On June 20, 2015, the four teams of the NWHL took part in the league’s inaugural entry draft. Consisting of five rounds, the teams made their selections in an order based on a lottery that was held prior to draft day.
In this draft, the Buffalo Beauts had the final selection of each round, and welcomed five NCAA players – Courtney Burke (D) of Wisconson, Sarah Lefort (F) of Boston University, Amanda Leveille (G) of Minnesota, Emily Janiga (F) of Mercyhurst, and Jenna Dengeldein (F,) also from Mercyhurst.
The teams of the NWHL have surpassed the halfway mark of the season, and the collegiate season is nearly at the same point. Last week, the writers of Today’s Slapshot issued mid-season report cards for the four NWHL teams.
In this two-part article, TSS will take a look at the progress of the Buffalo Beauts draft picks through their midway point. Each player chosen has been an integral part of their collegiate teams, and some have even been chosen to represent their country in international competition. Have these players combined these experiences and their individual skills to develop into assets that suit the Beauts needs?
Bling bling, look at that ring! @BadgerWHockey @courtyy6 @smckibbon11 @emclark13 pic.twitter.com/WrCqzycxC2
— Paul Hickman (@ThePaul33) October 5, 2015
Taken in order, the study will begin with Buffalo’s first pick in the draft, Courtney Burke. The American defenseman has had a great season for the Badgers. Through 20 games, she has 3 goals and 18 assists – more than a point per game. Scoring isn’t necessarily an issue for the Beauts, but scoring on the power play is, and two of her goals have come with the man advantage.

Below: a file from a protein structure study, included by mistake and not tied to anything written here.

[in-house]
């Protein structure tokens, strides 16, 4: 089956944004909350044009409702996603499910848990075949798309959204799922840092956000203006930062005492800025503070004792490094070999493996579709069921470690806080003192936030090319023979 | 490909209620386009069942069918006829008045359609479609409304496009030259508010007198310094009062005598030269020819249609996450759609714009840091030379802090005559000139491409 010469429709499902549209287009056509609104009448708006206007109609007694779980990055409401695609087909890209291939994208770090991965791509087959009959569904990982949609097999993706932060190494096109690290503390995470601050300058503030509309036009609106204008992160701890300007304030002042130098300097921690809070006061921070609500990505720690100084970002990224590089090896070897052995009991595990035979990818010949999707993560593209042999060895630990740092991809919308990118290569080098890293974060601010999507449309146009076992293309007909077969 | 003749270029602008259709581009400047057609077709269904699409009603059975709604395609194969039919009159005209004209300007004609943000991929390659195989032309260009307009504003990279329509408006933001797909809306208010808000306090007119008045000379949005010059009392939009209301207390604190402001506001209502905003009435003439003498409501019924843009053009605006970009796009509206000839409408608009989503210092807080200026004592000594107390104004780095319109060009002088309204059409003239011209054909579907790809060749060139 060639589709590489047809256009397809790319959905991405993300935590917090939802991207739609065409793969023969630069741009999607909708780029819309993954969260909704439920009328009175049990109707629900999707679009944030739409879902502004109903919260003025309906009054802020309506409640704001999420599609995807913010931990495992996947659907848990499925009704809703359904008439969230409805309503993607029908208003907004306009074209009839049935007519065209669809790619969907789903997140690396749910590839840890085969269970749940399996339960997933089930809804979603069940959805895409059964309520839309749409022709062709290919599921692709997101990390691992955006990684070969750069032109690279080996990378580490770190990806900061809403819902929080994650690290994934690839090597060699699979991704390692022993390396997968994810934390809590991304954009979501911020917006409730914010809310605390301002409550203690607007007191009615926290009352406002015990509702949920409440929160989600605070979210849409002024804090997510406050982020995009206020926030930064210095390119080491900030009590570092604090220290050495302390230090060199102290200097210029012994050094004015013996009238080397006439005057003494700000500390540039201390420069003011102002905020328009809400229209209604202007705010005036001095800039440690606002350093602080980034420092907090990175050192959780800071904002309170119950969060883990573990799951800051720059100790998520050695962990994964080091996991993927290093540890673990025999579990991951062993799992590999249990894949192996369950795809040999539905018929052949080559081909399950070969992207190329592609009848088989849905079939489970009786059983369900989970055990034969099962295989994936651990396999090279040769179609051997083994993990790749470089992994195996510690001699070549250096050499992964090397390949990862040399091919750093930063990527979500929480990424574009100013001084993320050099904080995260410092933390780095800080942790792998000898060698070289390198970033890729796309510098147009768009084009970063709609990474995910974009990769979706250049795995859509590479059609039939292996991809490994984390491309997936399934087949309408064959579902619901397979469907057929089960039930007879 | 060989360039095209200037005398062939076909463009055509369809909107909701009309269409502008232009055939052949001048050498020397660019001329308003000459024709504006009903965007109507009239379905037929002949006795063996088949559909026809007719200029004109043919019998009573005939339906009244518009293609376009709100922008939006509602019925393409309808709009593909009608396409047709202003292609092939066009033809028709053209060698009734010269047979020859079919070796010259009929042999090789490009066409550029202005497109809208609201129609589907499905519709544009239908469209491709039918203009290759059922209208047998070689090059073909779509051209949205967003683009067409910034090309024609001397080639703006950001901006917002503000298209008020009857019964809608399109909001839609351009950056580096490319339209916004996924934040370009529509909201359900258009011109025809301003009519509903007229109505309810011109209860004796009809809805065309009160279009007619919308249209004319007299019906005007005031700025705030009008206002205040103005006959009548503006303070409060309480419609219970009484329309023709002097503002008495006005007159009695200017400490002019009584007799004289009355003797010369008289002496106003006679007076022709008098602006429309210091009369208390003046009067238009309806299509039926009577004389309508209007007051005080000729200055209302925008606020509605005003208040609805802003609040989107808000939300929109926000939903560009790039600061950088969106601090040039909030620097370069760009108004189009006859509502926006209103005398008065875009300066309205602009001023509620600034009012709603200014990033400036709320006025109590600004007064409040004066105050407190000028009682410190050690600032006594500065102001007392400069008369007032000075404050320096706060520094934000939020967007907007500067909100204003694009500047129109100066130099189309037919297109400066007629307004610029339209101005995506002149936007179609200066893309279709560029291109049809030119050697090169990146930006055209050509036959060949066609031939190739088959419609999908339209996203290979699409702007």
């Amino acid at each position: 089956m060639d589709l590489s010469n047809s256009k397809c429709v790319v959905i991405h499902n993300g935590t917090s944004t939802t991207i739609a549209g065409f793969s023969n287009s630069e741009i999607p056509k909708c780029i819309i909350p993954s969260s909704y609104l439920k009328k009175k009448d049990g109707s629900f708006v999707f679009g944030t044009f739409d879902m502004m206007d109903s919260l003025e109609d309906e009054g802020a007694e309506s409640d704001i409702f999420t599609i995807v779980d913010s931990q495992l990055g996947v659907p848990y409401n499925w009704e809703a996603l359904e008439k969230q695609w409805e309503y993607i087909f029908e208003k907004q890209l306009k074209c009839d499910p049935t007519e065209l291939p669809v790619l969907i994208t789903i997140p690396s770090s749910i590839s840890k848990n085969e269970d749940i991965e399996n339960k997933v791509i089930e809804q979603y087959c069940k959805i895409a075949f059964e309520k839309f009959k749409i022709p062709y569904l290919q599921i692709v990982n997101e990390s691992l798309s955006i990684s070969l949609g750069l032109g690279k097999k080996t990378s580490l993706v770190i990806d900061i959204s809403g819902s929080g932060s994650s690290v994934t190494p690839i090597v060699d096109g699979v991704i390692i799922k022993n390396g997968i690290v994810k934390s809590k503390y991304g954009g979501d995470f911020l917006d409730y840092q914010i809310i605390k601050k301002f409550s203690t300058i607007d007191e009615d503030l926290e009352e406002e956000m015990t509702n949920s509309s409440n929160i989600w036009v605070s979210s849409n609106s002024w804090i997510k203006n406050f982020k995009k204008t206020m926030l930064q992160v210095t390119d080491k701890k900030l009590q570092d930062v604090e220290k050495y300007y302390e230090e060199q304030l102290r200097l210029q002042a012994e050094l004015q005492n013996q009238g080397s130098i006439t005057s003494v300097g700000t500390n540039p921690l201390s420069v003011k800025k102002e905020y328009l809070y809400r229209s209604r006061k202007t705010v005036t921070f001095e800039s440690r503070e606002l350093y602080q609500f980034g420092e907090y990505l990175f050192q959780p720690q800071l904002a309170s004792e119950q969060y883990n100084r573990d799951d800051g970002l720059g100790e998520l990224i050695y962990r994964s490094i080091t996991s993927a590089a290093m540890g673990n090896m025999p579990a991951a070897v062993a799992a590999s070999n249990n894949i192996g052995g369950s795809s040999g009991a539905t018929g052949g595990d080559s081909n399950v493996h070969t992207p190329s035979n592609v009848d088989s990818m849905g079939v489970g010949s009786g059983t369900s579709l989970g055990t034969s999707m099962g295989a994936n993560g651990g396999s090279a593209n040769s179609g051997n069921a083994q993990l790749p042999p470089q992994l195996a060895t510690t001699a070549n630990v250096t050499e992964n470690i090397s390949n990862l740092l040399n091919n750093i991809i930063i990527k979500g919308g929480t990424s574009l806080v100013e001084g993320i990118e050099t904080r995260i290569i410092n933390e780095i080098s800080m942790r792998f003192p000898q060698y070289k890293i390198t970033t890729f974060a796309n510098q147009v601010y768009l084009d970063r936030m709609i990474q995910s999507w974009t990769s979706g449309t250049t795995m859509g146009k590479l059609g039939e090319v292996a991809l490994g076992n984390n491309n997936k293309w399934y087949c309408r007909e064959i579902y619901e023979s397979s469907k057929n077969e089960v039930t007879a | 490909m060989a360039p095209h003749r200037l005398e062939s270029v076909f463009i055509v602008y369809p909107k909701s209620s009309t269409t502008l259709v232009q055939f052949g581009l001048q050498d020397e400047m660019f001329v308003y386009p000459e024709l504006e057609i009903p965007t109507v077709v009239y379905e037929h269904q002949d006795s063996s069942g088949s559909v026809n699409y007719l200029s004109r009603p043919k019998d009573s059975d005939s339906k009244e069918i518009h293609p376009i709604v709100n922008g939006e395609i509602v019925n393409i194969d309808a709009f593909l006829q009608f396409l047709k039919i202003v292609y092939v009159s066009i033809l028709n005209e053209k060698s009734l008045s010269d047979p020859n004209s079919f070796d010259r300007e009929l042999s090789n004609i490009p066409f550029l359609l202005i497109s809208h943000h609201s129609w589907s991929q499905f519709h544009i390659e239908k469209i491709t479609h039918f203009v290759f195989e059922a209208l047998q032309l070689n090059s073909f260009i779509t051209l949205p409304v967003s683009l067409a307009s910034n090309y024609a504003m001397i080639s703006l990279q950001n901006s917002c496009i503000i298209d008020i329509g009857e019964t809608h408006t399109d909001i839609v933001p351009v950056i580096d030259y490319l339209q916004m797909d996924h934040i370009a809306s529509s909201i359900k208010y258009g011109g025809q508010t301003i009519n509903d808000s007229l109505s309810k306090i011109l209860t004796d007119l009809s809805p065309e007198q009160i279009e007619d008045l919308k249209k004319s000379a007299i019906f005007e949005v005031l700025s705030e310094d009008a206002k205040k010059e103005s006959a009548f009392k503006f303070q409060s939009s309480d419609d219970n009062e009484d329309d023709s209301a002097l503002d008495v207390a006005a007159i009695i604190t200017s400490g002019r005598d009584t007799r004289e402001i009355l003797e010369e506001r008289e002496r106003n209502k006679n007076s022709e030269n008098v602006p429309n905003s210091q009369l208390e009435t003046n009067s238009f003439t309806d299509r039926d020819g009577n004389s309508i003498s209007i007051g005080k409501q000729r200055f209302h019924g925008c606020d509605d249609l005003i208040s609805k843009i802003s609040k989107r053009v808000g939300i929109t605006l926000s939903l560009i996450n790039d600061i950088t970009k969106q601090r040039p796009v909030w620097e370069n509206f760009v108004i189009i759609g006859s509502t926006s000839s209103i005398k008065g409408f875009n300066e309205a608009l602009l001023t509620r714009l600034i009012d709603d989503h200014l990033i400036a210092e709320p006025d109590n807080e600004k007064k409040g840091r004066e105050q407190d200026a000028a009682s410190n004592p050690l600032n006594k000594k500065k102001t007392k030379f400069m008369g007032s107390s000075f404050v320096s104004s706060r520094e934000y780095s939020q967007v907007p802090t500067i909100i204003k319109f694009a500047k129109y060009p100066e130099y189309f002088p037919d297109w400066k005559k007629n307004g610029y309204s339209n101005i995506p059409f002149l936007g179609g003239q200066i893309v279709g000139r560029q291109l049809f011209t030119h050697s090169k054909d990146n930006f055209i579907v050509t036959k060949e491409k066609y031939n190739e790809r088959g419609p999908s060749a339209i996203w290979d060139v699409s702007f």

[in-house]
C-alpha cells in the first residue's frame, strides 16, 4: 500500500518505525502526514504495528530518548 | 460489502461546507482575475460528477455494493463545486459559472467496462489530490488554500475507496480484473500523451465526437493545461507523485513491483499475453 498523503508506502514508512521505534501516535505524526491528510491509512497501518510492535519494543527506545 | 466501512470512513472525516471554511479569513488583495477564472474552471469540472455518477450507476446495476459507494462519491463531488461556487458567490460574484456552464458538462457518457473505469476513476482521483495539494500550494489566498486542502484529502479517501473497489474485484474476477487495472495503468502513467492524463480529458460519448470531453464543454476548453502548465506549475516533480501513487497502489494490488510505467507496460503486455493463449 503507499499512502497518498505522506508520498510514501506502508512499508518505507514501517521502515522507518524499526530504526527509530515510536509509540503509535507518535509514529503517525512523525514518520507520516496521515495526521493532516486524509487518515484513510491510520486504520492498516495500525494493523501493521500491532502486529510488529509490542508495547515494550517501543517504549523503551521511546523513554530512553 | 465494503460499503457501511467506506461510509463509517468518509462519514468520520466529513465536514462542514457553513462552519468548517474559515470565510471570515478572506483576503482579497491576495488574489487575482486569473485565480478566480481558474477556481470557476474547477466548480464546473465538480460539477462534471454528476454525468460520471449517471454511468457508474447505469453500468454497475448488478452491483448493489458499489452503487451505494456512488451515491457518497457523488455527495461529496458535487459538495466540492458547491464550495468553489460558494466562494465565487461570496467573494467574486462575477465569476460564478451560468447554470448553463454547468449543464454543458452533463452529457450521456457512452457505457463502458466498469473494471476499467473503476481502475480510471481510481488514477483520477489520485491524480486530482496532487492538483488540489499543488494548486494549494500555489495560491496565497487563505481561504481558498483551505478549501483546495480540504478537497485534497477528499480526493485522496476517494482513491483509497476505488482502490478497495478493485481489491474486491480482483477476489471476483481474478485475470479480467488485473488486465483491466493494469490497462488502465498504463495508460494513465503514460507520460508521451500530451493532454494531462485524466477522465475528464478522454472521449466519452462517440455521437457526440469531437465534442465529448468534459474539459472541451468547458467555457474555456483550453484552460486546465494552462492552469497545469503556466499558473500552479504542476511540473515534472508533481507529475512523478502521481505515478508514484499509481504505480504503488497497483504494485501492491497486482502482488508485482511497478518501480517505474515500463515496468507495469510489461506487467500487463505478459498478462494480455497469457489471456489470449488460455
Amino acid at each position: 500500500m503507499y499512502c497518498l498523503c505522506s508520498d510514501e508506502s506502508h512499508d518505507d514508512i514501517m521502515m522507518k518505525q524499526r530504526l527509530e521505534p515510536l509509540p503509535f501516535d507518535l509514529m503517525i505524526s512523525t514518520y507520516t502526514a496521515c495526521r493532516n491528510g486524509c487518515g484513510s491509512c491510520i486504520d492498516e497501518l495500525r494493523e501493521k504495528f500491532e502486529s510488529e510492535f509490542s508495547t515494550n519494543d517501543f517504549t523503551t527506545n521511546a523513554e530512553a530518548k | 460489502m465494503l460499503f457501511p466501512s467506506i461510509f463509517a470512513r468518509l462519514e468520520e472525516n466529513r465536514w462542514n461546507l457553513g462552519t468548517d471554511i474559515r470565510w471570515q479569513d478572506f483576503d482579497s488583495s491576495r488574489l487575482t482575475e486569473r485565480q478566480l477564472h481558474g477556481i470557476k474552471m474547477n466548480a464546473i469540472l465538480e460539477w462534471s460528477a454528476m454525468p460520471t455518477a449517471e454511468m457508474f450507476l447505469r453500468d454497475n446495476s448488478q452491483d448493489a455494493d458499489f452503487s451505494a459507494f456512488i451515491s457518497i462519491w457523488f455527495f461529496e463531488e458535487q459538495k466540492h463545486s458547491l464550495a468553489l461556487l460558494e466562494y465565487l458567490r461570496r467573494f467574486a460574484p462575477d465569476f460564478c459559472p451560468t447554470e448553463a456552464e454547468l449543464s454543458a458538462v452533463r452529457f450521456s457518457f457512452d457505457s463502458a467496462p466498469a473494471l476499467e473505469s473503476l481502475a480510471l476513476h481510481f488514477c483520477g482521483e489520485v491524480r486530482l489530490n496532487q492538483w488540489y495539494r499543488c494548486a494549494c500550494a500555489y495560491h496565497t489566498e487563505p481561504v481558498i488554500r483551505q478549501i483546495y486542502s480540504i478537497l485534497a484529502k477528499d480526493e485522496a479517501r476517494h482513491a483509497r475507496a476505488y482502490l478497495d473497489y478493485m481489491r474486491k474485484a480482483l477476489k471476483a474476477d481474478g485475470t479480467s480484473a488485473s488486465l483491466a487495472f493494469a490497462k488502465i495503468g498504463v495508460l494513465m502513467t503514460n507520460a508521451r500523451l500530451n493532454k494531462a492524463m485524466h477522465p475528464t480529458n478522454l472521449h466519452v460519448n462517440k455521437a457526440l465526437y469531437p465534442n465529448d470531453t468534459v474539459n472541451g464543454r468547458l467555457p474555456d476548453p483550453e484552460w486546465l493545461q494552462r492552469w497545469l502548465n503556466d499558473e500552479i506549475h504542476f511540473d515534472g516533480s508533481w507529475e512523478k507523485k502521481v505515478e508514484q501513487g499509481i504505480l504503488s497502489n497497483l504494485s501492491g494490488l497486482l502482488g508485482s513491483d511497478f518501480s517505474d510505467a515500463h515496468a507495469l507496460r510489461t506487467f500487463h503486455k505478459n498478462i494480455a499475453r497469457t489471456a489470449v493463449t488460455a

Burke’s scoring is impressive, but the most important numbers are the defensive measurables – most notably, the team is allowing less than half a goal per game, and fewer than seventeen shots per game. She is an important part of this stalwart defensive unit, and given the Beauts’ problems with defensive consistency this season, Burke should fit in nicely with the current roster.
Forward Sarah Lefort is having a fantastic season with the Boston University Terriers. The feisty player has 23 points in just 18 games with Boston. On November 14, she set a BU women’s hockey record when she scored her 82nd career goal. The previous record holder, Marie-Philip Poulin, is considered one of the greatest women in Canadian hockey (Poulin was dubbed ‘The greatest women’s hockey player in the world’ by USA Today,) and now Lefort is following closely in her footsteps.
On November 4, Lefort travelled to Sweden to take part in the Four Nations Cup with the Canadian National team. Though she was held scoreless in the tournament, the experience for the 21-year old has clearly left an indelible mark; prior to the tournament, she’d scored only one goal, and since returning from Sweden, she has scored nine goals in ten games.
International experience, scoring streaks – even a game misconduct – all of these statistics reveal much about Lefort. But for the Beauts, the most important statistic lies in her special teams play. Of her ten goals, five have come on the power play, and one short handed. Buffalo’s well known power play woes could certainly use a talented, steady hand such as Lefort’s, and her short-handed prowess couldn’t hurt, either. Her speed, shown in the reel above, could also make she and Devon Skeats a great one-two punch that would be difficult to plan for, defensively.
As is probably true with all good GMs, it seems that Beauts general manager Linda Mroz had a crystal ball when she made her choices on draft day. Both Burke and Lefort address pressing needs for the suffering Beauts team. In part two, Today’s Slapshot will take a look at the remaining three choices Mroz made in the NWHL’s historic inaugural draft.